Surgical Techniques

How to avoid intestinal and urinary tract injuries during gynecologic laparoscopy

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By arming yourself with knowledge of the most common complications—and their causes—and employing well-chosen surgical strategies, you can lower the risk of laparoscopic-related morbidity and mortality




How to avoid major vessel injury during gynecologic laparoscopy
(August 2012)

CASE: Adhesions complicate multiple surgeries

In early 2007, a 37-year-old woman with a history of hysterectomy, adhesiolysis, bilateral partial salpingectomy, and cholecystectomy underwent an attempted laparoscopic bilateral salpingo-oophorectomy (BSO) for pelvic pain. The operation was converted to laparotomy because of severe adhesions and required several hours to complete.

After the BSO, the patient developed hydronephrosis in her left kidney secondary to an inflammatory cyst. In March 2007, a urologist placed a ureteral stent to relieve the obstruction. One month later, the patient was referred to a gynecologic oncologist for chronic pelvic pain.

On October 29, 2007, the patient underwent operative laparoscopy for adhesiolysis and appendectomy. No retroperitoneal exploration was attempted at the time. According to the operative note, the 10-mm port incision was enlarged to 3 cm to enable the surgeon to inspect the descending colon. Postoperatively, the patient reported persistent abdominal pain and fever and was admitted to the hospital for observation. Although she had a documented temperature of 102°F on October 31, with tachypnea, tachycardia, and a white blood cell (WBC) count of 2.9 x 103/μL, she was discharged home the same day.

The next morning, the patient returned to the hospital’s emergency room (ER) reporting worsening abdominal pain and shortness of breath. Her vital signs included a temperature of 95.8°F, heart rate of 135 bpm, respiration of 32 breaths/min, and blood pressure of 100/68 mm Hg. An examination revealed a tender, distended abdomen, and the patient exhibited guarding behavior upon palpation in all quadrants. Bowel sounds were hypoactive, and the WBC count was 4.2 x 103/μL. No differential count was ordered. A computed tomography (CT) scan showed free air in the abdomen, pneumomediastinum, and subcutaneous emphysema of the abdominal wall and chest wall.

The next day, a differential WBC count revealed bands elevated at a 25% level. A cardiac consultant diagnosed heart failure and remarked that pneumomediastinum should not occur after abdominal surgery. In the evening, the gynecologic oncologist performed a laparotomy and observed enteric contents in the abdominal cavity, as well as a defect of approximately 2 mm in the lower portion of the rectosigmoid colon. According to the operative note, the gynecologic oncologist stapled off the area below the defect and performed a descending loop colostomy.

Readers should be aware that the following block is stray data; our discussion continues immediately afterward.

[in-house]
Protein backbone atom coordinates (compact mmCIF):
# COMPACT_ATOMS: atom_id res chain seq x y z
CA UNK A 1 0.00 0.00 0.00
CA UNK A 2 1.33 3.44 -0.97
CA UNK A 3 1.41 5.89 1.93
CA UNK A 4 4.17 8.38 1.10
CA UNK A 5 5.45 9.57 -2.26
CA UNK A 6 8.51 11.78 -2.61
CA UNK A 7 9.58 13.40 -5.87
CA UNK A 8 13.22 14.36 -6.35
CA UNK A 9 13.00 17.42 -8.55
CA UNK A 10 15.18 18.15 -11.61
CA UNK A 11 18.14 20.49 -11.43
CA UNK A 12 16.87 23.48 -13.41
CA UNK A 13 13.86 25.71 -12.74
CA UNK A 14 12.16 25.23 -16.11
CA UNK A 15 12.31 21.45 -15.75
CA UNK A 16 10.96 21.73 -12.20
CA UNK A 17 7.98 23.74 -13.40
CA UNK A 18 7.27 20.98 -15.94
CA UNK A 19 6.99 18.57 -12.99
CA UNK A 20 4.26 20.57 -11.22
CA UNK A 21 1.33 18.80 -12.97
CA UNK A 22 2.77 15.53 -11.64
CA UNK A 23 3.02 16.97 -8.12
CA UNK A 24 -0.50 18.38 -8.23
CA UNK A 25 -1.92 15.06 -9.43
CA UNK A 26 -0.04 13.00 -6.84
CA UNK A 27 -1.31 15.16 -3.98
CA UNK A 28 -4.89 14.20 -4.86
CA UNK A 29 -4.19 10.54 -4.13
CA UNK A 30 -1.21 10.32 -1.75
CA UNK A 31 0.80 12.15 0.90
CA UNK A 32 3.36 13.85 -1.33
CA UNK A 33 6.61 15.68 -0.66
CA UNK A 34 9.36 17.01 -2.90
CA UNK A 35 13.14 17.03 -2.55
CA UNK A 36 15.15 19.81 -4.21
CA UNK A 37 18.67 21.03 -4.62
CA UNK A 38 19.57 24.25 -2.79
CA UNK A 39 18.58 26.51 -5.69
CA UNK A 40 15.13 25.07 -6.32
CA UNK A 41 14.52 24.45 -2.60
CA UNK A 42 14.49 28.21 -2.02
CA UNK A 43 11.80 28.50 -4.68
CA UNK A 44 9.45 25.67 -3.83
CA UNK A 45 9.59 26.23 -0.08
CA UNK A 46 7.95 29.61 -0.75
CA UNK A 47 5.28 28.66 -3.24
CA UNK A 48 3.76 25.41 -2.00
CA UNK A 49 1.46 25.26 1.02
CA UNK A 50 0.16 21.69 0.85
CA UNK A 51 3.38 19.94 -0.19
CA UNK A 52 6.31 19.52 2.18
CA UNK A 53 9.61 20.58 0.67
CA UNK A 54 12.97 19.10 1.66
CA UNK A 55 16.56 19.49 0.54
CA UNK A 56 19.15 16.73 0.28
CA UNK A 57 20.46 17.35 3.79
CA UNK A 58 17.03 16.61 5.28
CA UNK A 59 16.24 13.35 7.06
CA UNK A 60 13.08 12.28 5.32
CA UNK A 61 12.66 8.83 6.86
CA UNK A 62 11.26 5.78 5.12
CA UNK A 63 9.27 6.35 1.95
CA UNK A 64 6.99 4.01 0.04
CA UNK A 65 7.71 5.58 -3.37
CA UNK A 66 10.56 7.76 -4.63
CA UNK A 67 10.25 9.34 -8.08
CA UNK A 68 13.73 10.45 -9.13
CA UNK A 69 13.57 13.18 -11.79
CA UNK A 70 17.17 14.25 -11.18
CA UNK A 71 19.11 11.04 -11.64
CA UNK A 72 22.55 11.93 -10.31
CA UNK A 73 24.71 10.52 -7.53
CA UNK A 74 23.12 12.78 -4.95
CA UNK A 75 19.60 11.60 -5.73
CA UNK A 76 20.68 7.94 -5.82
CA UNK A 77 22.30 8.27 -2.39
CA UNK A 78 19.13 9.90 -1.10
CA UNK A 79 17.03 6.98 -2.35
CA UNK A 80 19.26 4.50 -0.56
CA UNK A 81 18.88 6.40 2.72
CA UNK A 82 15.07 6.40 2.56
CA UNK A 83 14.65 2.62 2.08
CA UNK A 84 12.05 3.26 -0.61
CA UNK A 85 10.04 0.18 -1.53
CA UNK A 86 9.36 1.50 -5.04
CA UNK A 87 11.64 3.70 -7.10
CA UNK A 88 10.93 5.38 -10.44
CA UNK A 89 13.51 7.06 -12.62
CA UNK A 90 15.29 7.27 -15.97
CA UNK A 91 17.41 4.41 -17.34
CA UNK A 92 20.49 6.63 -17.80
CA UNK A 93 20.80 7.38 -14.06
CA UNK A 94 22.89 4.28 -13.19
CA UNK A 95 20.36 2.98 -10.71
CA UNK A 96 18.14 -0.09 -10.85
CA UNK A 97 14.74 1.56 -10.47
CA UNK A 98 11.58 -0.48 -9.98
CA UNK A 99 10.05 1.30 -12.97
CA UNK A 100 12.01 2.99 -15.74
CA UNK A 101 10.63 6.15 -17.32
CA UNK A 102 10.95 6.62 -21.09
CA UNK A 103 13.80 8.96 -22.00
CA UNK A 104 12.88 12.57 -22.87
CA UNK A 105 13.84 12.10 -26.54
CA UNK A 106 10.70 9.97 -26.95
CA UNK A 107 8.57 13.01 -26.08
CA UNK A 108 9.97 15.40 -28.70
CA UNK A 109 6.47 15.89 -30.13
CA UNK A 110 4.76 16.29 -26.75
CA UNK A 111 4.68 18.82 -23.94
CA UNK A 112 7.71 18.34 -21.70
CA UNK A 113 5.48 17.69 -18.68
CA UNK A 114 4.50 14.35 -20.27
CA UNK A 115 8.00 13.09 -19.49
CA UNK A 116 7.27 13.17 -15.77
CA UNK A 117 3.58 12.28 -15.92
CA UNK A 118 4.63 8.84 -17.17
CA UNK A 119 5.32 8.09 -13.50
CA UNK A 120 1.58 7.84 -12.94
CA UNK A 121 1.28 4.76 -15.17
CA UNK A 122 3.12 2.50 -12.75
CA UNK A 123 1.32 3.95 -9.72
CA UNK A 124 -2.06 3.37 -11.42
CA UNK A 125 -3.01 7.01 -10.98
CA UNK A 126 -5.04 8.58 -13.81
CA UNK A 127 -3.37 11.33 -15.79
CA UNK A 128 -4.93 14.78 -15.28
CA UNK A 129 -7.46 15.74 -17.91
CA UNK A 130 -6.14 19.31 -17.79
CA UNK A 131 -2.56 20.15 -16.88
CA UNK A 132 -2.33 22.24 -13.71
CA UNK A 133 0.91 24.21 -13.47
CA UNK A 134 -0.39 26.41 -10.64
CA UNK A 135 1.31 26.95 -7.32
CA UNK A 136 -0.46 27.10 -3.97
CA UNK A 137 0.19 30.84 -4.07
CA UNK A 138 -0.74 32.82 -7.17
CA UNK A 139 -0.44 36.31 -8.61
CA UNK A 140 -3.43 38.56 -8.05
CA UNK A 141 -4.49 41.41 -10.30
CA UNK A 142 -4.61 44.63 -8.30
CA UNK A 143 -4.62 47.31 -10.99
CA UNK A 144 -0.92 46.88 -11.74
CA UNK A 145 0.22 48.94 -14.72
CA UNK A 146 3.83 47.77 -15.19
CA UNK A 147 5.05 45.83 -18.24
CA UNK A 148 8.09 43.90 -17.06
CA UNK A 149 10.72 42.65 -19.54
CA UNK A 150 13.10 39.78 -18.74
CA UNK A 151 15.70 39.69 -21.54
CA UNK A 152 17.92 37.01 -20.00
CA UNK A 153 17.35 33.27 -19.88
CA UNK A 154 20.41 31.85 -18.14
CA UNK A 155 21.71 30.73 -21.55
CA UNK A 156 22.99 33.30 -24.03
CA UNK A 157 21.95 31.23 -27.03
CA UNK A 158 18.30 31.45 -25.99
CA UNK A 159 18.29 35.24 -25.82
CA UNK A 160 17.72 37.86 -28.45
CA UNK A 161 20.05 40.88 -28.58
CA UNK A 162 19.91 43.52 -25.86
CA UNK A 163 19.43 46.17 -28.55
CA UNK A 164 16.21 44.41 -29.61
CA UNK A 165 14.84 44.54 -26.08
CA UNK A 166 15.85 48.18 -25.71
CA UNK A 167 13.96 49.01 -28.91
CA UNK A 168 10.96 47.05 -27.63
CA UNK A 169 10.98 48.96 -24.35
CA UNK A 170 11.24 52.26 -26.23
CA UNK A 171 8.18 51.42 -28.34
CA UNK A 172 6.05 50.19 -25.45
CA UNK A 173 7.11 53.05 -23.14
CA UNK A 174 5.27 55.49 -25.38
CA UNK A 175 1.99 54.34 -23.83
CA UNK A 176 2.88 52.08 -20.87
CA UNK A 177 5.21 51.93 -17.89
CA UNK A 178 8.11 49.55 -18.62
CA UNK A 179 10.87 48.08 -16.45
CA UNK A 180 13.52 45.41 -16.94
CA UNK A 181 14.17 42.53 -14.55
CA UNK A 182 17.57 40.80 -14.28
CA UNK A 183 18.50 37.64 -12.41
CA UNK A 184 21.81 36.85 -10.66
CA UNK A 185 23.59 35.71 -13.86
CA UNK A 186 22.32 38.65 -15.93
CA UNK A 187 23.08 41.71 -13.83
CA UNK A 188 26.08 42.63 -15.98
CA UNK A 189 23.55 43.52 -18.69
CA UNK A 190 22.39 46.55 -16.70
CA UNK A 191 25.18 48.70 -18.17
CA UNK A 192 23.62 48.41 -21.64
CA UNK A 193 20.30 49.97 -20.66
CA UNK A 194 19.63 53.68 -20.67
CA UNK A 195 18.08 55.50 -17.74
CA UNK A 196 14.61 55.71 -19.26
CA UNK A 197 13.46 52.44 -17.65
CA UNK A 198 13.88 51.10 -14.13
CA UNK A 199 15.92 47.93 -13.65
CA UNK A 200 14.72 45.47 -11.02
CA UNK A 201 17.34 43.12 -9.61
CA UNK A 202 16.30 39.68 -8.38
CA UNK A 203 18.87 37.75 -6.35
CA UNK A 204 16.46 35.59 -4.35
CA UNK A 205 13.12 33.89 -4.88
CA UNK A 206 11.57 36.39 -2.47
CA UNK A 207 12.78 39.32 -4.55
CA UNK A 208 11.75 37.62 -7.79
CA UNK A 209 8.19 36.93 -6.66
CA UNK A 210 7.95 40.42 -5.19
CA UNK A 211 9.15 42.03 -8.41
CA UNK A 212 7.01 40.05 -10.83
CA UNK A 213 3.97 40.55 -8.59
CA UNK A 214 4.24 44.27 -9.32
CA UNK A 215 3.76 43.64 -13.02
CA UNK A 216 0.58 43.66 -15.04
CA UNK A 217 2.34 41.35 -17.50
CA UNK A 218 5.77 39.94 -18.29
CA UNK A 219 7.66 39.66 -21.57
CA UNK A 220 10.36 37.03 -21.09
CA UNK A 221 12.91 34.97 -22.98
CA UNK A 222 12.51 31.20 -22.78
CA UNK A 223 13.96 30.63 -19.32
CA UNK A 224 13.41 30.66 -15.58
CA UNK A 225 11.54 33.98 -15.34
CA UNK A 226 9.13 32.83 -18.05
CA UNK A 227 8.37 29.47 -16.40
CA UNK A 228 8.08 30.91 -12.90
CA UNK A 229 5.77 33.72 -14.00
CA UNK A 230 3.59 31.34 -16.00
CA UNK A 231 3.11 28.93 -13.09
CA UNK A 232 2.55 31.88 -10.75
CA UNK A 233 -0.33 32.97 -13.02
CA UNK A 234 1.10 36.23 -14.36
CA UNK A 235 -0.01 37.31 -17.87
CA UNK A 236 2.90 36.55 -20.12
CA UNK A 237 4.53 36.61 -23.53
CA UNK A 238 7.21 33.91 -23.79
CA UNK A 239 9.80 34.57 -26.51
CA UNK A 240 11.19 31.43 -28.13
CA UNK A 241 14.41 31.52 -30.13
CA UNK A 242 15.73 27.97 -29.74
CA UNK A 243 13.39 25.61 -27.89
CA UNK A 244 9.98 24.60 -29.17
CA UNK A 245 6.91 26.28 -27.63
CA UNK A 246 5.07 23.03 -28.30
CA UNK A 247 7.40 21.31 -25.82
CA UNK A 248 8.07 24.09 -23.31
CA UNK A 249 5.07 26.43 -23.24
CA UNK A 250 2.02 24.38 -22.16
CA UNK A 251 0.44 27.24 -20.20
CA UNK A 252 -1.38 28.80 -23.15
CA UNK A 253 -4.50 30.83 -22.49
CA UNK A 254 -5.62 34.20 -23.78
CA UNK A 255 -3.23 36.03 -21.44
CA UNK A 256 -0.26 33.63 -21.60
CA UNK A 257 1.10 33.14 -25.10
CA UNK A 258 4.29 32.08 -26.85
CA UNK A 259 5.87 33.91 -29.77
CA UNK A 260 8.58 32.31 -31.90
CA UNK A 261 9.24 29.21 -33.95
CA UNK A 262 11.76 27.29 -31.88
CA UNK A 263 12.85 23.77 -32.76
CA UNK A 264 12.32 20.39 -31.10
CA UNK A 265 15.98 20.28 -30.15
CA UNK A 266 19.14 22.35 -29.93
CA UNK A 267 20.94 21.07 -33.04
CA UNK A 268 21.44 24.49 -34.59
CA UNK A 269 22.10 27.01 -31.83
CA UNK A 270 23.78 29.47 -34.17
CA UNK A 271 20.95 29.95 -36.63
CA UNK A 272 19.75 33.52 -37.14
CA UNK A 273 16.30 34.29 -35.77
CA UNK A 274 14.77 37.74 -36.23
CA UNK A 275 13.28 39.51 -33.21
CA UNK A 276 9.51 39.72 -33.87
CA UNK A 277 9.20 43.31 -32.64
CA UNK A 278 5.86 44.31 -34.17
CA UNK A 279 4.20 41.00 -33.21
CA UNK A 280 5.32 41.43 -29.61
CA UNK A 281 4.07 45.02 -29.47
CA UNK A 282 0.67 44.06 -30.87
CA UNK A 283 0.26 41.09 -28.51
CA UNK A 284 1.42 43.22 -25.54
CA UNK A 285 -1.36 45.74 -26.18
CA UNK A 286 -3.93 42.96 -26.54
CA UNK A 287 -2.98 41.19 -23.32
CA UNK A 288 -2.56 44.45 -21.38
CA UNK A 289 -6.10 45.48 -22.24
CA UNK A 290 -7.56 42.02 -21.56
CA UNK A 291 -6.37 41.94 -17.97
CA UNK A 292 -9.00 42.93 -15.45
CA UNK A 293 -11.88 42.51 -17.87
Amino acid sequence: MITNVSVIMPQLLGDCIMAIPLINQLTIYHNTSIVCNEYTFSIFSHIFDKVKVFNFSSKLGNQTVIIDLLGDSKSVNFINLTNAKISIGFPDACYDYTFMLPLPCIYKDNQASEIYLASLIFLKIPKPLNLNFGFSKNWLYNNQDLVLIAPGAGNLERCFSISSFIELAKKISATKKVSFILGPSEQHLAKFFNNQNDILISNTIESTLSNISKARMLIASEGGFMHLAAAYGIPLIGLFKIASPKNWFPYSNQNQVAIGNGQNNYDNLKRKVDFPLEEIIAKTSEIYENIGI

Postoperatively, the patient remained septic, and vegetable matter was recovered from one of the drains, so a surgical consultant was called. On November 9, a general surgeon performed an exploratory laparotomy and found necrosis, hemorrhage, acute inflammation of the colostomy, separation of the colostomy from its sutured position on the anterior abdominal wall, and mucosa at the end of the Hartman pouch, necessitating resection of this segment of the colon back to the rectum. Numerous intra-abdominal abscesses were also drained.

Two days later, the patient returned to the OR for further abscess drainage and creation of a left end colostomy. She was discharged 1 month later.

On January 4, 2008, she went to the ER for nausea and abdominal pain. Five days later, a plastic surgeon performed extensive skin grafting on the chronically open abdominal wound. On March 12, the patient returned to the ER because of abdominal pain and was admitted for nasogastric drainage and intravenous (IV) fluids. She returned to the ER again on April 26, reporting pain. A CT scan revealed a cystic mass in the pelvis, which was drained under CT guidance. In June and July, the patient was seen in the ER three times for pain, nausea, and vomiting.

In January 2009, she underwent another laparotomy for takedown of the colostomy, lysis of adhesions, and excision of a left 4-cm pelvic cyst (pathology later revealed the cyst to be ovarian tissue). She also underwent a left-sided myocutaneous flap reconstruction of an abdominal wall defect, and a right-sided myocutaneous flap with placement of a 16 x 20–cm sheet of AlloDerm Tissue Matrix (LifeCell). She continues to experience abdominal pain and visits the ER for that reason. In March 2009, she underwent repeat drainage of a pelvic collection via CT imaging. No further follow-up is available.

Could this catastrophic course have been avoided? What might have prevented it?

Adhesions are likely after any abdominal procedure

The biggest risk factor for laparoscopy-related intestinal injury is the presence of pelvic or abdominal adhesions.1,2 Adhesions inevitably form after any intra-abdominal surgery, and new adhesions are likely with each successive intra-abdominal procedure. Even adhesiolysis leads to the formation of adhesions postoperatively.


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